The discussion at a Tuesday meeting between the District Attorney and Sheriff Roger Garrison is staying under wraps until the family of Andrew Messina, the 16-year-old killed by SWAT snipers in May, has seen the report. The meeting was to discuss a 2,000-page report from the GBI, and to determine if the DA would take any action, according to the Atlanta Journal-Constitution. Lt. Jay Baker with the sheriff's office said in a press release, "In regards to the meeting that occurred today between Cherokee County Sheriff Roger Garrison and District Attorney Gary Moss, Sheriff Garrison will be making no further comment until the Messina family receives the GBI report which should occur within 48 hours." Messina's death also sparked the …
Saturday, May 19, 2012
Lodge 13 has backed Sheriff Roger Garrison's opponent.
Friday, May 4, 2012
The Cherokee County SWAT sniper didn't want to kill the 16-year-old, Capt. Joe Satterfield says, but "we can't control a suspect's actions."
Capt. Joe Satterfield had hoped to get through his whole career without having someone shot, let alone killed. But that hope ended Tuesday night when a sniper on Satterfield’s SWAT team fatally shot 16-year-old Andrew Messina after the boy stuck a .357 Magnum through the front-door glass at negotiators. “We can’t control a suspect’s actions,” said Satterfield, who heads the Cherokee County SWAT team. “We can only react to situations.” In a 911 call, Messina’s mother said her son was on Zoloft and another medication for his ADHD. The Etowah High School sophomore also reportedly had pointed the gun at his mother. He can be heard screaming and using profanity inside the house in the Eagle Watch subdivision while his mother stood on the back …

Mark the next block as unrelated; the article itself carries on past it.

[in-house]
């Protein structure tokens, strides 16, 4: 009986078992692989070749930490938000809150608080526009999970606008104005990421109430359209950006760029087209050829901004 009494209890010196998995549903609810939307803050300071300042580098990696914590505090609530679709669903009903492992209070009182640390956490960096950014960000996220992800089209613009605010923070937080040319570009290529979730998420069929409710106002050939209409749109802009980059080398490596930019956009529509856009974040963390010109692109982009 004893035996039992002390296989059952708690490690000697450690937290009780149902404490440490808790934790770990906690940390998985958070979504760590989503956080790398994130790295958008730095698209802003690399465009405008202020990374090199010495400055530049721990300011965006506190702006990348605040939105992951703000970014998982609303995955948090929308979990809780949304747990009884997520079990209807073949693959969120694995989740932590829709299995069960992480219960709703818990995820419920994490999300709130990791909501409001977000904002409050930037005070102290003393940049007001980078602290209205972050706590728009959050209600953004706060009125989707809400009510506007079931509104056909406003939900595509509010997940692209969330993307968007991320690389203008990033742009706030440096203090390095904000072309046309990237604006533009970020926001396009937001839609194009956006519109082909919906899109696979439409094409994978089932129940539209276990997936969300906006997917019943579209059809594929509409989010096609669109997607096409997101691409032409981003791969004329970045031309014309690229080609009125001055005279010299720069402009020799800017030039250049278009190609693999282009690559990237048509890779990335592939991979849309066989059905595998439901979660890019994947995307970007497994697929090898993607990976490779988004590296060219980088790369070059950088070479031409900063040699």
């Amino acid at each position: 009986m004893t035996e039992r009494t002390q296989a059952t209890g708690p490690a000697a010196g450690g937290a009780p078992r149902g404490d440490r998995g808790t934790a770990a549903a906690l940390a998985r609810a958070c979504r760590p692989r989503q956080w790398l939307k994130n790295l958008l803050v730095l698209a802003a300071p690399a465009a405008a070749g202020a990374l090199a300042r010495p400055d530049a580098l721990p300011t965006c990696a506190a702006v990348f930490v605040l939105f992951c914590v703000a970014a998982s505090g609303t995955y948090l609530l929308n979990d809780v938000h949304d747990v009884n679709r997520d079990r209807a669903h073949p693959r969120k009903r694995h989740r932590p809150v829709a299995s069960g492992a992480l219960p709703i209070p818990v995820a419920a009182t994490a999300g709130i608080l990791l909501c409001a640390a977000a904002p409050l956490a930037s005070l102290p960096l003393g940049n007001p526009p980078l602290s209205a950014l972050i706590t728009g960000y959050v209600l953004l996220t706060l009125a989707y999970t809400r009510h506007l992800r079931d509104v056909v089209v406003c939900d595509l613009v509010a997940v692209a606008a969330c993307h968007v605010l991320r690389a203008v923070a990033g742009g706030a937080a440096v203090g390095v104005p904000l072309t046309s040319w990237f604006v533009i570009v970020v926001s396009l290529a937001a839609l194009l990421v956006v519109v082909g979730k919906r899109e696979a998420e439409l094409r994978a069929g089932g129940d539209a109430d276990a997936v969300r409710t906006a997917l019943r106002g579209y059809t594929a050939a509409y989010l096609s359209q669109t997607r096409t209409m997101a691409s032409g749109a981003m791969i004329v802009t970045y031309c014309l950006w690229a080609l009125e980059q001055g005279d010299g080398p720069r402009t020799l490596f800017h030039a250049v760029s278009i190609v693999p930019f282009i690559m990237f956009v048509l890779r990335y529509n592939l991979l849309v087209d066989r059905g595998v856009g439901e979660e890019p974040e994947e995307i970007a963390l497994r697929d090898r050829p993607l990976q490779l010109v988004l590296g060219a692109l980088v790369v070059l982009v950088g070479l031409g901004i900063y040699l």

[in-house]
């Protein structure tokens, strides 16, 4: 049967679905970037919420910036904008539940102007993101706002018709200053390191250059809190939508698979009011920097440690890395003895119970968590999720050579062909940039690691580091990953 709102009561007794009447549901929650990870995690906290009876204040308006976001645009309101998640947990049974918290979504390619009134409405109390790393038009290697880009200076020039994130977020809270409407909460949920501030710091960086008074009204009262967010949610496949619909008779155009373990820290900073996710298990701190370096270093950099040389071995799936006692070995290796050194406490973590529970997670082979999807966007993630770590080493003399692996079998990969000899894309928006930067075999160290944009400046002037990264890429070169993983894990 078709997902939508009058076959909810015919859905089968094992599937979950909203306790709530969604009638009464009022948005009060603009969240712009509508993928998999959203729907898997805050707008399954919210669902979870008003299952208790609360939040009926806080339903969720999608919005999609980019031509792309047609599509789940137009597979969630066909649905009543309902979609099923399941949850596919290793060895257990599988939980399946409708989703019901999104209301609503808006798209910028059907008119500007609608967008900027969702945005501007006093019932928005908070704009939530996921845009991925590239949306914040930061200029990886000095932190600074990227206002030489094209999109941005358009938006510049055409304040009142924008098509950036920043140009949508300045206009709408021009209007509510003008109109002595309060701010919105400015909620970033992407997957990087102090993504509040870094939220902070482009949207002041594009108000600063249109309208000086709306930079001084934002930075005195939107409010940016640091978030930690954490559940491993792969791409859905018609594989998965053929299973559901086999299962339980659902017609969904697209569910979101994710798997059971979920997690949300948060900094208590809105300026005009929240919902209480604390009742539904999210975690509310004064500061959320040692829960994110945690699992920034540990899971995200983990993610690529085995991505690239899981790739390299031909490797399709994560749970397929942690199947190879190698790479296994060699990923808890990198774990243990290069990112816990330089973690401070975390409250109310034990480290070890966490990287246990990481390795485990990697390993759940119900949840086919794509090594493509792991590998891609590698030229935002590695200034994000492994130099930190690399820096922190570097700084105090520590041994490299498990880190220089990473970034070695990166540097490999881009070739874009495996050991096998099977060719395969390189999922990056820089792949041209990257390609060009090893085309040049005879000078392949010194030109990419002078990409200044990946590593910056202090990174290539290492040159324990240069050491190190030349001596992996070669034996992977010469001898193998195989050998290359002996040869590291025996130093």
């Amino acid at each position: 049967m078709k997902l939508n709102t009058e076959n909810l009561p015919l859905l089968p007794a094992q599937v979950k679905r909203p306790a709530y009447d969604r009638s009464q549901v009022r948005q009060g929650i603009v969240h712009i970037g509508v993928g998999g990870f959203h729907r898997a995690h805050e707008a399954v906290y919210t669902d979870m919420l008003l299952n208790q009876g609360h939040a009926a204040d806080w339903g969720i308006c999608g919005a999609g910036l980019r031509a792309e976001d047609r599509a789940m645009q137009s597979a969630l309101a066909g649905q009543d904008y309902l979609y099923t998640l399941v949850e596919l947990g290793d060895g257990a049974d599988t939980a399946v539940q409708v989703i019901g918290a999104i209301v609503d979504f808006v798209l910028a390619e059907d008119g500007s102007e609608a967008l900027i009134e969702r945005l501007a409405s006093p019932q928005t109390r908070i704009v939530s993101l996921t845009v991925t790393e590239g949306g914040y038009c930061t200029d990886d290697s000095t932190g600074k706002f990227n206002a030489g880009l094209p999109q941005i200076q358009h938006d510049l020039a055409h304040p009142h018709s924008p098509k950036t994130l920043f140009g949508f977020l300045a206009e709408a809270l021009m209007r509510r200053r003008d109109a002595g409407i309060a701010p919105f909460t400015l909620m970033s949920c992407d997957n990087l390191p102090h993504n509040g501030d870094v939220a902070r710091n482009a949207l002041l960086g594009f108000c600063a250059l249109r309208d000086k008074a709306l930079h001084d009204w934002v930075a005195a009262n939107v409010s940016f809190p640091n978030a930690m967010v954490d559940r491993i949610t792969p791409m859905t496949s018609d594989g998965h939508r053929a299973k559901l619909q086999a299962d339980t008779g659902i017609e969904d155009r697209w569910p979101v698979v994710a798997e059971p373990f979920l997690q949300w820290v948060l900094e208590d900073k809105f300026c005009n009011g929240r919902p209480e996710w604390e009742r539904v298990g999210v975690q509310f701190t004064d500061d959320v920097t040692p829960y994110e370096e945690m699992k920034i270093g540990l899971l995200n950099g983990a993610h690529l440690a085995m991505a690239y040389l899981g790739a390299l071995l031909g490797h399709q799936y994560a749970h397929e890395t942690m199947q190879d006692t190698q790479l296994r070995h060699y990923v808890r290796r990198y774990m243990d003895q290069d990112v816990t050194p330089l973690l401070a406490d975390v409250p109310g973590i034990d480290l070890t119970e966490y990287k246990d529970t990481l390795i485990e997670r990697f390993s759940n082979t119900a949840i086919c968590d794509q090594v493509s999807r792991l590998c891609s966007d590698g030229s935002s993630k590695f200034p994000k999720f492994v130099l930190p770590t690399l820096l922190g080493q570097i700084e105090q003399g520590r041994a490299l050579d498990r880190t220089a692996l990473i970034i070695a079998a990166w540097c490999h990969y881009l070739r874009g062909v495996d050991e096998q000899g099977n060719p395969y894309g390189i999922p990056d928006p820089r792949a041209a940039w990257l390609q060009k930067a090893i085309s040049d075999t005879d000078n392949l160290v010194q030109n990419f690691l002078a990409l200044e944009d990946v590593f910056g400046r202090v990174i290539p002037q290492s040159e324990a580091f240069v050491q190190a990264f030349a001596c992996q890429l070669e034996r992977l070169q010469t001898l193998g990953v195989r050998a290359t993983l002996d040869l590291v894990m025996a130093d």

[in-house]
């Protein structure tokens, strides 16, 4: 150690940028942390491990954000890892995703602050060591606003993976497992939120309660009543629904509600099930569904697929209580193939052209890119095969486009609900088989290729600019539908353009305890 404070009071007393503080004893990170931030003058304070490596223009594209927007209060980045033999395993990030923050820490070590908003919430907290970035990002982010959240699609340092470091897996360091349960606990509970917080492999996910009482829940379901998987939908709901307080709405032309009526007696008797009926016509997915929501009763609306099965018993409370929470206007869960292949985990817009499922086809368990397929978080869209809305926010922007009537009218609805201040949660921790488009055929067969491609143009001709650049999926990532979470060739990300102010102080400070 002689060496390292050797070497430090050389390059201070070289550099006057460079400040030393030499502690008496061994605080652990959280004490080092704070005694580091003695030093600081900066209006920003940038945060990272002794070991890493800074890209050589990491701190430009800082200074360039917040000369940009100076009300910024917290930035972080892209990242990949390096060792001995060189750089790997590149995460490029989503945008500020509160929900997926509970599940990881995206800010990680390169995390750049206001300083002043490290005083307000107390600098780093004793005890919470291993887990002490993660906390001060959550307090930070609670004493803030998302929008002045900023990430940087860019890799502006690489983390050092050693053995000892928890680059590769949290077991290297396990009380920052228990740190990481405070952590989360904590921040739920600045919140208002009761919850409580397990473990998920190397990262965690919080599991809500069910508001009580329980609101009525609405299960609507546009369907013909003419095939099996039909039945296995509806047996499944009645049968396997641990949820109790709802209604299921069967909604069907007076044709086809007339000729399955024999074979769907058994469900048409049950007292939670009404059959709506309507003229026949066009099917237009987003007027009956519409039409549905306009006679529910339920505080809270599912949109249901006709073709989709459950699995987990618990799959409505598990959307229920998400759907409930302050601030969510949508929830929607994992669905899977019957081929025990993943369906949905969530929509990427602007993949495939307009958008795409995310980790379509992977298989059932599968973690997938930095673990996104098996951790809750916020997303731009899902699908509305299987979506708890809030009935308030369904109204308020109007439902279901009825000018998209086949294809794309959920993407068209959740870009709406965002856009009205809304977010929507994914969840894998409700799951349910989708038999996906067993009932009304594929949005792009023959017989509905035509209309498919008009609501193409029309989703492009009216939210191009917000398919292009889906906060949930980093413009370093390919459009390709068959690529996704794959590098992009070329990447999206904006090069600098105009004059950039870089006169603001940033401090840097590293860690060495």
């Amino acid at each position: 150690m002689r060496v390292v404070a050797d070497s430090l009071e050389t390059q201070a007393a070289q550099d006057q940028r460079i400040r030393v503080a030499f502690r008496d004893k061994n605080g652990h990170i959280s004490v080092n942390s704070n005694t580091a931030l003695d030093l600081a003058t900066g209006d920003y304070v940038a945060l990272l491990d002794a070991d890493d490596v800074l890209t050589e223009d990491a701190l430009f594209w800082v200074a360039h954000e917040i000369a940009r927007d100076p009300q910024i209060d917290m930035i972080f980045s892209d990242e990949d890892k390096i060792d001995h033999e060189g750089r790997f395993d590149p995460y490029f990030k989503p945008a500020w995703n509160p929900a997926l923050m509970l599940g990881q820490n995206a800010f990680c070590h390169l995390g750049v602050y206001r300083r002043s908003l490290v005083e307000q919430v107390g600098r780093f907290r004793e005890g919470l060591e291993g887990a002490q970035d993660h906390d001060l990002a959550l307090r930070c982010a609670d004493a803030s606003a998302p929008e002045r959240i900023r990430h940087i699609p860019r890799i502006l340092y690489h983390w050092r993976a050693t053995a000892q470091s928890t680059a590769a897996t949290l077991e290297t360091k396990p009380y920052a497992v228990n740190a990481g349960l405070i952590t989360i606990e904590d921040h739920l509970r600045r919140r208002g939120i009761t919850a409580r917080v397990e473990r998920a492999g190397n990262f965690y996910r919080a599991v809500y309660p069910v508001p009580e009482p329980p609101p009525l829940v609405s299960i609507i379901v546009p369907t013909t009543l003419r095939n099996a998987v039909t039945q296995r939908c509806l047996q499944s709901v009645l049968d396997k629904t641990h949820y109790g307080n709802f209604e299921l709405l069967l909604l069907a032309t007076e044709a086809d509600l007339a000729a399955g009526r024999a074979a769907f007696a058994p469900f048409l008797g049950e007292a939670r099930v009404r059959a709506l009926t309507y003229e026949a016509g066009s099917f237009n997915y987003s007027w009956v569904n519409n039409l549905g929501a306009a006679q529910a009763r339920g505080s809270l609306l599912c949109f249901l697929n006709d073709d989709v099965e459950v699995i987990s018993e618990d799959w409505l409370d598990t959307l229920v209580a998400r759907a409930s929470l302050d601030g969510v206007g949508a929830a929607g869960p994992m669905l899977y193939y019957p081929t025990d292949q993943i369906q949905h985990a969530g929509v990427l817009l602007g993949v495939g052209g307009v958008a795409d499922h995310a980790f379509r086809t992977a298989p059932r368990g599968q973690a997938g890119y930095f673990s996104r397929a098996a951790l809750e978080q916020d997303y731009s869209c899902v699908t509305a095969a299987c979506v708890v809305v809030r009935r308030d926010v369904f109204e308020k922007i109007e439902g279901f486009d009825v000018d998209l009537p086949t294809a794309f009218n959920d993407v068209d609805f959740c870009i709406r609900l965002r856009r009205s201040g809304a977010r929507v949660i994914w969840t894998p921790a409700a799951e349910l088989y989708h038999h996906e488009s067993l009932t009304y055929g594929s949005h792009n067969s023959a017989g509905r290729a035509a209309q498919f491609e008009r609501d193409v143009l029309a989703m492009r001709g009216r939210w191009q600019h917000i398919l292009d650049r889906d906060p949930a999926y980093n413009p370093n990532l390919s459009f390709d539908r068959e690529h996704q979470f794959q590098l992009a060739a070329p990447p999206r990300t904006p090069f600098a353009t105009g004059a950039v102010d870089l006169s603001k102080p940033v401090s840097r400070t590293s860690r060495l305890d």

Wednesday, May 2, 2012
This is the 911 recording from Lisa Messina, the mom of the 16-year-old boy who was shot by the Cherokee SWAT team Tuesday evening. Be advised that this material is mature and contains adult language.
Andrew Messina's mom called Cherokee 911 when her son threaten to kill them both in their Eagle Watch home in Towne Lake. Lisa describes her son's medications, past counseling, how he obtained the gun she believed to be locked in their home, what she said triggered his actions and how he threatened to kill them both to the 911 operator. Listen to the recordings divided into four segments above. For details about how the Etowah High School student was killed, check here: To watch a video interview from Cherokee Sheriff Roger Garrison as he explains how the incident occured, check here:
"Our worst fear is this young man gets free in that neighborhood with a loaded .357 magnum," said Sheriff Roger Garrison of the 16 year old who was killed after holding his mother hostage in Towne Lake.
The Cherokee County Sheriff’s Office is grieving. "We are all grieving today," Sheriff Roger Garrison said. "This is the most tragic thing I think that has happened in my tenure, possibly my career," he said. Garrison recounts the events that took place in the Eagle Watch subdivision that lead to the death of 16-year-old Andrew Messina Tuesday evening, the day of the sheriff’s birthday, a day he said he wishes he could forget now. He begins with the Etowah High School student’s mom calling Cherokee 911 dispatchers at 5:50 p.m. describing her son as out of control holding her against her will with a loaded .357 magnum revolver in their home. Her husband, Messina's father, was not home at this time. Once deputies arrived on scene and were …